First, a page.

Tony Carvajal has deep roots in Florida’s business community and last week began leading The Able Trust, an organization that helps people with disabilities find jobs.
Carvajal, the former executive vice president of the Florida Chamber Foundation, began as president and CEO of The Able Trust about two months after Education Commissioner Richard Corcoran shook up the non-profit, which serves the Department of Education’s Division of Vocational Rehabilitation.
Amid concerns about possible misuse of money, Corcoran demanded the resignation of the organization’s leaders and ordered it to cut ties with a charitable foundation created without authorization from the Legislature. Carvajal said Corcoran’s demands have been addressed, including the foundation returning just over $3.2 million to The Able Trust.
The News Service has five questions for Tony Carvajal:
Q: What enticed you to go from the Florida Chamber Foundation to The Able Trust?
CARVAJAL: I got some interest in this. I’m not a rabid advocate, but I moved into this because it really is an opportunity to make a difference for Florida in the future and a special population that really has some potential. It’s not just preparing the person with a disability for meaningful employment, it’s also ensuring that businesses open up slots to make sure that somebody goes in there. So, I’m looking forward to opening the business side.
Q: Were you surprised to learn about the shakeup at The Able Trust and the allegations the organization faced?
CARVAJAL: I was surprised. There are things that I still keep uncovering. I think that there are a lot of folks that were trying to do the right thing, and lack of communication at times may have created more of a crisis than needed to be created. The good news is that in a very short amount of time, things have corrected themselves. All the money has been transferred back into The Able Trust. Now, we have good leadership. The staff that was at The Able Trust really showed their commitment to the mission of the organization. Commissioner Corcoran and his deputy chief of staff, Bethany Swonson, and I have worked hand-in-hand with The Able Trust to really settle all of this. And I guess, it’s what, 45 days since everything really broke to today. And we’re in a very solid place.
Q: Can you tell me how the transition has been? Any big items left in your to-do list?
CARVAJAL: Actually, the great thing is before I started, I’d have to say that 99 percent of the stuff was already fixed and in order. So, when I started, I got to start as if it’s any new job, which is understanding the vision and what the potential is, meeting with the staff … and understanding what they do with the organization and what the potential is. It’s hard to believe with everything (that’s been reported) that it’s been a regular start of a new job, but it really has. The staff at The Able Trust really focused their energy on keeping the operations going and making sure that nothing was dropped in gaps while there were questions. They made it so easy to walk in. But we’re not completely out of the woods, The Able Trust is still up for sunset review (by the Legislature) in three years.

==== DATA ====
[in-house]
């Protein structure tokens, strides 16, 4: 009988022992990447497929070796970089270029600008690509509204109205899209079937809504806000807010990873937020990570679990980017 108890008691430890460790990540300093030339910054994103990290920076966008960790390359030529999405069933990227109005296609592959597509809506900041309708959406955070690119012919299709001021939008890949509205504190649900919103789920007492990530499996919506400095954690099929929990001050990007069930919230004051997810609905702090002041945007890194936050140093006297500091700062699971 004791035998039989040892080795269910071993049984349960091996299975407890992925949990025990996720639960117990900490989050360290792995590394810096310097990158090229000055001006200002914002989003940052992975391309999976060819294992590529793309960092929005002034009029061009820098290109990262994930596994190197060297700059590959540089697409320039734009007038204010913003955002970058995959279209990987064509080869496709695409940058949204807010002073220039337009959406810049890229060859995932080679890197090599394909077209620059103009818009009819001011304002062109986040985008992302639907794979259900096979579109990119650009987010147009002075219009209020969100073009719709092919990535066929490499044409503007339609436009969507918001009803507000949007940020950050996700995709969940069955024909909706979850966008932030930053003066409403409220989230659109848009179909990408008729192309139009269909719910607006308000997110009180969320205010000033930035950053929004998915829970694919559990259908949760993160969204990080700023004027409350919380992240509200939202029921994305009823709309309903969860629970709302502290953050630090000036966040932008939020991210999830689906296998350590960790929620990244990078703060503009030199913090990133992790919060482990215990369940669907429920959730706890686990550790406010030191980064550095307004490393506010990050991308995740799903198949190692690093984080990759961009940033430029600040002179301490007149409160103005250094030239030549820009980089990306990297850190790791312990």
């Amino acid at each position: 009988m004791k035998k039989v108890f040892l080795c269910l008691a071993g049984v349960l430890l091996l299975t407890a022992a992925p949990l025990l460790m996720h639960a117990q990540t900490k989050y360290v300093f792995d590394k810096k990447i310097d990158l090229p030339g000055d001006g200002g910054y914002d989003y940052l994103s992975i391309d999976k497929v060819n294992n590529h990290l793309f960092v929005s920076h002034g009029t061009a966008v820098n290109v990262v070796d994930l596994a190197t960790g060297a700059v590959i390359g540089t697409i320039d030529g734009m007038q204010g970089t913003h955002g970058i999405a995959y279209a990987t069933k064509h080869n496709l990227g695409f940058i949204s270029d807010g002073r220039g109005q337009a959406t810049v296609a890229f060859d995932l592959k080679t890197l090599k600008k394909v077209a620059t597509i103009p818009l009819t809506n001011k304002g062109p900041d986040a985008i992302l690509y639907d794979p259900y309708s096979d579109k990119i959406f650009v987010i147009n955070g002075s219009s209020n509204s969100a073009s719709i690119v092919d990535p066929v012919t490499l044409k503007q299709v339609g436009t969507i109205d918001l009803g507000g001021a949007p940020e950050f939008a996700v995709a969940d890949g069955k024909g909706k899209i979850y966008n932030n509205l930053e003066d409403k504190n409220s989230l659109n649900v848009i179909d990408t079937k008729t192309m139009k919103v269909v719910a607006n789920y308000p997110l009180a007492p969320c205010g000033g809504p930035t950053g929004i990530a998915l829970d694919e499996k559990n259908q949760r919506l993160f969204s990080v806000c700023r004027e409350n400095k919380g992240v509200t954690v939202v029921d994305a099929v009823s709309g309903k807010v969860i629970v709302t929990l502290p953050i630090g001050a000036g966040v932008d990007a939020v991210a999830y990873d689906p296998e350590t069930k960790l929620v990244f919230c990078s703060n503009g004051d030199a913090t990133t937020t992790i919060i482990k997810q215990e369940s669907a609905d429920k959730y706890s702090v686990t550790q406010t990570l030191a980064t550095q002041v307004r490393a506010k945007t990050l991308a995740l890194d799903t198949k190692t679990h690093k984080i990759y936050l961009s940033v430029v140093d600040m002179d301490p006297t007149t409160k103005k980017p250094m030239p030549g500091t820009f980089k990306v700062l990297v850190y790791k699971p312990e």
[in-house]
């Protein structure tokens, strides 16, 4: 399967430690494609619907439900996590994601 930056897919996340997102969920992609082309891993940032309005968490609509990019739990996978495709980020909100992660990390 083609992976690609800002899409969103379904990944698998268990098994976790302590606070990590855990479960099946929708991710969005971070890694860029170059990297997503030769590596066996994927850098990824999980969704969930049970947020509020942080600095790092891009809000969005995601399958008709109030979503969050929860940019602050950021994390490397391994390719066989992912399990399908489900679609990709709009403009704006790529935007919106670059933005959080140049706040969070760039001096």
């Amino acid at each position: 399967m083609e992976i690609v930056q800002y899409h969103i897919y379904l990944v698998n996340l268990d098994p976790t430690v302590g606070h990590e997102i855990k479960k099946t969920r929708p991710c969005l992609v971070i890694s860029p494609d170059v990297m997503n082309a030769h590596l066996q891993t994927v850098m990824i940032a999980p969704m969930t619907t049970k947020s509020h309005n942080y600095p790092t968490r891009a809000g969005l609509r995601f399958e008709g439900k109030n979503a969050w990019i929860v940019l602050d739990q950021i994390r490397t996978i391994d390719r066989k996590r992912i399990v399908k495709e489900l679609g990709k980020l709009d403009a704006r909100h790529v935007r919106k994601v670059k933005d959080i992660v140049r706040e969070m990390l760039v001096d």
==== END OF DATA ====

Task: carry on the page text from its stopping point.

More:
Q: I want to know more about your vision for The Able Trust. How does it match the vision that Gov. Ron DeSantis and Corcoran have for the organization?
CARVAJAL: We have a three-part vision. It’s empowering persons with disabilities through education so that they can find meaningful employment. That’s going to be the mission. Anybody that gets appointed, that is what we are going to do. Now, fundraising is going to be a part of this because the division of vocational rehab actually takes care of the work in many ways, and what we are there to do is support the department to meet the unmet needs. Anything that they can’t do because of either federal regulations, lack of dollars or lack of time. We try to fill some gaps. I think what you’re going to see done that maybe was a little differently than in the last 10 years, for the next 10 years, is the business engagement. The star is rising on awareness for diversity and inclusion of persons with disabilities in the workforce. And companies are recognizing that it’s not just a social mission. It is a great thing to do (for businesses).
Q: You have pretty deep roots in the business community. Are there specific challenges you see for businesses when it comes to hiring people with disabilities?
CARVAJAL: The greatest challenge that I’ve seen for those in the business community has nothing to do with a person with disability. What they have is a constant challenge to find great talent that is ready to do the work. And this perception that there are additional challenges …. makes it tough to hire anybody. What I tell businesses is that there are actually a lot of support systems. Your question was about what the barriers are that businesses have. The reality is, it’s all about perceptions. And what we find is that when you hire a person with disabilities, they’re not only on the job longer, and more loyal and able to commit to work more consistently, but the business itself changes and becomes a different organization, more responsive and more inclusive.